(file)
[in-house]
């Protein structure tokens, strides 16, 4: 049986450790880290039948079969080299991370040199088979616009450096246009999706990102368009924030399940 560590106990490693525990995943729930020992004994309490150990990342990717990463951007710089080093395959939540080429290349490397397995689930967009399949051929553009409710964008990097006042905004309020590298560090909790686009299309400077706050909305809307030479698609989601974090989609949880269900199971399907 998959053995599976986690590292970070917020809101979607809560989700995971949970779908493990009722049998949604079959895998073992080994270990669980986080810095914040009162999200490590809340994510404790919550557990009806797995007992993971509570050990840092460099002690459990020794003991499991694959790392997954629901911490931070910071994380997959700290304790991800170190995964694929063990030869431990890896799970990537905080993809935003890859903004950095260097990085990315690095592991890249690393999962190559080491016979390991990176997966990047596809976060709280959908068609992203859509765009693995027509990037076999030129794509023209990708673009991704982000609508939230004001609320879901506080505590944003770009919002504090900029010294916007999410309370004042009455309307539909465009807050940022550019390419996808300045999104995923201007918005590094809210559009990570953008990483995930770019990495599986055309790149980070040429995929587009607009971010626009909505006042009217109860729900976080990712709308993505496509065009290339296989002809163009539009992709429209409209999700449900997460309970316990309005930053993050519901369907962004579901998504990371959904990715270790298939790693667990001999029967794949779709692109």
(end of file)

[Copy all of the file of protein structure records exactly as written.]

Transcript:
[in-house]
């Protein structure tokens, strides 16, 4: 049986450790880290039948079969080299991370040199088979616009450096246009999706990102368009924030399940 560590106990490693525990995943729930020992004994309490150990990342990717990463951007710089080093395959939540080429290349490397397995689930967009399949051929553009409710964008990097006042905004309020590298560090909790686009299309400077706050909305809307030479698609989601974090989609949880269900199971399907 998959053995599976986690590292970070917020809101979607809560989700995971949970779908493990009722049998949604079959895998073992080994270990669980986080810095914040009162999200490590809340994510404790919550557990009806797995007992993971509570050990840092460099002690459990020794003991499991694959790392997954629901911490931070910071994380997959700290304790991800170190995964694929063990030869431990890896799970990537905080993809935003890859903004950095260097990085990315690095592991890249690393999962190559080491016979390991990176997966990047596809976060709280959908068609992203859509765009693995027509990037076999030129794509023209990708673009991704982000609508939230004001609320879901506080505590944003770009919002504090900029010294916007999410309370004042009455309307539909465009807050940022550019390419996808300045999104995923201007918005590094809210559009990570953008990483995930770019990495599986055309790149980070040429995929587009607009971010626009909505006042009217109860729900976080990712709308993505496509065009290339296989002809163009539009992709429209409209999700449900997460309970316990309005930053993050519901369907962004579901998504990371959904990715270790298939790693667990001999029967794949779709692109």